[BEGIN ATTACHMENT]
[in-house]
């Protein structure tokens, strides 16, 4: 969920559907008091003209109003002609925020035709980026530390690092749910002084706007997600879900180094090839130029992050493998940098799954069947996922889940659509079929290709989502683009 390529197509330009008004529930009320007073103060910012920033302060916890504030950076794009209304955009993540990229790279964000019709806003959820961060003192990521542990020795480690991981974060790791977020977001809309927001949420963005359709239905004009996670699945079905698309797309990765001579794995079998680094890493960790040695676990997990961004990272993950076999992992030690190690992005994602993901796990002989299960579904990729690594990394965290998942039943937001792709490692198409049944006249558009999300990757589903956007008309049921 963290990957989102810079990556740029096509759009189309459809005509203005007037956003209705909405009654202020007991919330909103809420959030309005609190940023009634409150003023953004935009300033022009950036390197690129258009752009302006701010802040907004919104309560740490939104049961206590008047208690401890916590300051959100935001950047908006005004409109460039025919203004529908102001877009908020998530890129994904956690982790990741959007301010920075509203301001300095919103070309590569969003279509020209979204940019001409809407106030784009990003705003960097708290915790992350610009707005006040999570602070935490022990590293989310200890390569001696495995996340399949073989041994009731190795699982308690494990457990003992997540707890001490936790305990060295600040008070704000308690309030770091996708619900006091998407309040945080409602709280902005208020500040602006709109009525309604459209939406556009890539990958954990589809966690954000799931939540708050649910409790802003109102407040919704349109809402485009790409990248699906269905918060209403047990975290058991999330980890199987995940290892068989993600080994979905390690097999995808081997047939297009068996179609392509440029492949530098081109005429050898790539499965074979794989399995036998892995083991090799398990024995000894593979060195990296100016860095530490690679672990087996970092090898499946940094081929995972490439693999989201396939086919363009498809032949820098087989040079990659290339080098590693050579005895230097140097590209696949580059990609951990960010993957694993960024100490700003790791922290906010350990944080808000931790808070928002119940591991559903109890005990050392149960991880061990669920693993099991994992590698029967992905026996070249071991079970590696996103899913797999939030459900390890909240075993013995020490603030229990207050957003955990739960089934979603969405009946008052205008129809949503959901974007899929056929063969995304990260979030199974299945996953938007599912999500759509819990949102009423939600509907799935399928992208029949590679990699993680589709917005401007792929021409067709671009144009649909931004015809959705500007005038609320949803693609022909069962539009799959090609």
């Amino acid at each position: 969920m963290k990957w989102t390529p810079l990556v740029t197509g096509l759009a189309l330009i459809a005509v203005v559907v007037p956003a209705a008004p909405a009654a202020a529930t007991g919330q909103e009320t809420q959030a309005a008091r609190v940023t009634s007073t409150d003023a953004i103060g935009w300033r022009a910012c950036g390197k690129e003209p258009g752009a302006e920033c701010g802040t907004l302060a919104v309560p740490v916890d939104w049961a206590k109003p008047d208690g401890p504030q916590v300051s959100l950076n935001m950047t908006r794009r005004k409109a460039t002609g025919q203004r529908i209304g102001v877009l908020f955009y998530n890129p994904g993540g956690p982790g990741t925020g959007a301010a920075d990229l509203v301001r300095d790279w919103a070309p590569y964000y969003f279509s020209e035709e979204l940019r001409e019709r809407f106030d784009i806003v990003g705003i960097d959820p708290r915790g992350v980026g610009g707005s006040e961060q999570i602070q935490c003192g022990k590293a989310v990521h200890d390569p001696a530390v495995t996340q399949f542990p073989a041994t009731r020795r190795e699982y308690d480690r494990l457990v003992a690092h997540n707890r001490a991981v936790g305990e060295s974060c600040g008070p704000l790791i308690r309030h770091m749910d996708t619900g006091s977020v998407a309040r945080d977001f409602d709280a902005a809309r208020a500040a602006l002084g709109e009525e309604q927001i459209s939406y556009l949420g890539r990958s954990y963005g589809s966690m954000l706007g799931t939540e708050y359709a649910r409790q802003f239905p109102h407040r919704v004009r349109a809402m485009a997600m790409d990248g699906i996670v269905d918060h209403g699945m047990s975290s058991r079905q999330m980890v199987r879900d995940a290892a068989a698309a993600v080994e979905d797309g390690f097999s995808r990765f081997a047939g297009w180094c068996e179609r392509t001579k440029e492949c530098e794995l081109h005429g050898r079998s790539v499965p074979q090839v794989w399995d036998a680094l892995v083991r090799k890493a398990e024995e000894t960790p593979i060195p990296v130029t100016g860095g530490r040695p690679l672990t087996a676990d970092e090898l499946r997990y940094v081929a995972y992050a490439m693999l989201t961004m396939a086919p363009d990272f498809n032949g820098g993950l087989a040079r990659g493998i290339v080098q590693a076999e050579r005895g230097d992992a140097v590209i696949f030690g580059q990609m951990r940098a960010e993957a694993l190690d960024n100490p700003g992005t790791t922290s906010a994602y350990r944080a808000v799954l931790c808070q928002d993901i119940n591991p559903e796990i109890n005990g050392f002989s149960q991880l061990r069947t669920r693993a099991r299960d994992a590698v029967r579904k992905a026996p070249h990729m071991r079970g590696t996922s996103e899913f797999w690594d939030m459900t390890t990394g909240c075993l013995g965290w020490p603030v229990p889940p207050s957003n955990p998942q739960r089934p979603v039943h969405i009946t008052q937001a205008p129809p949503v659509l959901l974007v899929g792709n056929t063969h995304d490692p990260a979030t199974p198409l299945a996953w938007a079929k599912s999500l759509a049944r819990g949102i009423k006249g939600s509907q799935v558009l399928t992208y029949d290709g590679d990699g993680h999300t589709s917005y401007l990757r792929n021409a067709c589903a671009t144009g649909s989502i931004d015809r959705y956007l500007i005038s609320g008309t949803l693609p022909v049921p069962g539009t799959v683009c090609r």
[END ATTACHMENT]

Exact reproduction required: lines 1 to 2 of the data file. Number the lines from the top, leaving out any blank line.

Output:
[in-house]
């Protein structure tokens, strides 16, 4: 969920559907008091003209109003002609925020035709980026530390690092749910002084706007997600879900180094090839130029992050493998940098799954069947996922889940659509079929290709989502683009 390529197509330009008004529930009320007073103060910012920033302060916890504030950076794009209304955009993540990229790279964000019709806003959820961060003192990521542990020795480690991981974060790791977020977001809309927001949420963005359709239905004009996670699945079905698309797309990765001579794995079998680094890493960790040695676990997990961004990272993950076999992992030690190690992005994602993901796990002989299960579904990729690594990394965290998942039943937001792709490692198409049944006249558009999300990757589903956007008309049921 963290990957989102810079990556740029096509759009189309459809005509203005007037956003209705909405009654202020007991919330909103809420959030309005609190940023009634409150003023953004935009300033022009950036390197690129258009752009302006701010802040907004919104309560740490939104049961206590008047208690401890916590300051959100935001950047908006005004409109460039025919203004529908102001877009908020998530890129994904956690982790990741959007301010920075509203301001300095919103070309590569969003279509020209979204940019001409809407106030784009990003705003960097708290915790992350610009707005006040999570602070935490022990590293989310200890390569001696495995996340399949073989041994009731190795699982308690494990457990003992997540707890001490936790305990060295600040008070704000308690309030770091996708619900006091998407309040945080409602709280902005208020500040602006709109009525309604459209939406556009890539990958954990589809966690954000799931939540708050649910409790802003109102407040919704349109809402485009790409990248699906269905918060209403047990975290058991999330980890199987995940290892068989993600080994979905390690097999995808081997047939297009068996179609392509440029492949530098081109005429050898790539499965074979794989399995036998892995083991090799398990024995000894593979060195990296100016860095530490690679672990087996970092090898499946940094081929995972490439693999989201396939086919363009498809032949820098087989040079990659290339080098590693050579005895230097140097590209696949580059990609951990960010993957694993960024100490700003790791922290906010350990944080808000931790808070928002119940591991559903109890005990050392149960991880061990669920693993099991994992590698029967992905026996070249071991079970590696996103899913797999939030459900390890909240075993013995020490603030229990207050957003955990739960089934979603969405009946008052205008129809949503959901974007899929056929063969995304990260979030199974299945996953938007599912999500759509819990949102009423939600509907799935399928992208029949590679990699993680589709917005401007792929021409067709671009144009649909931004015809959705500007005038609320949803693609022909069962539009799959090609």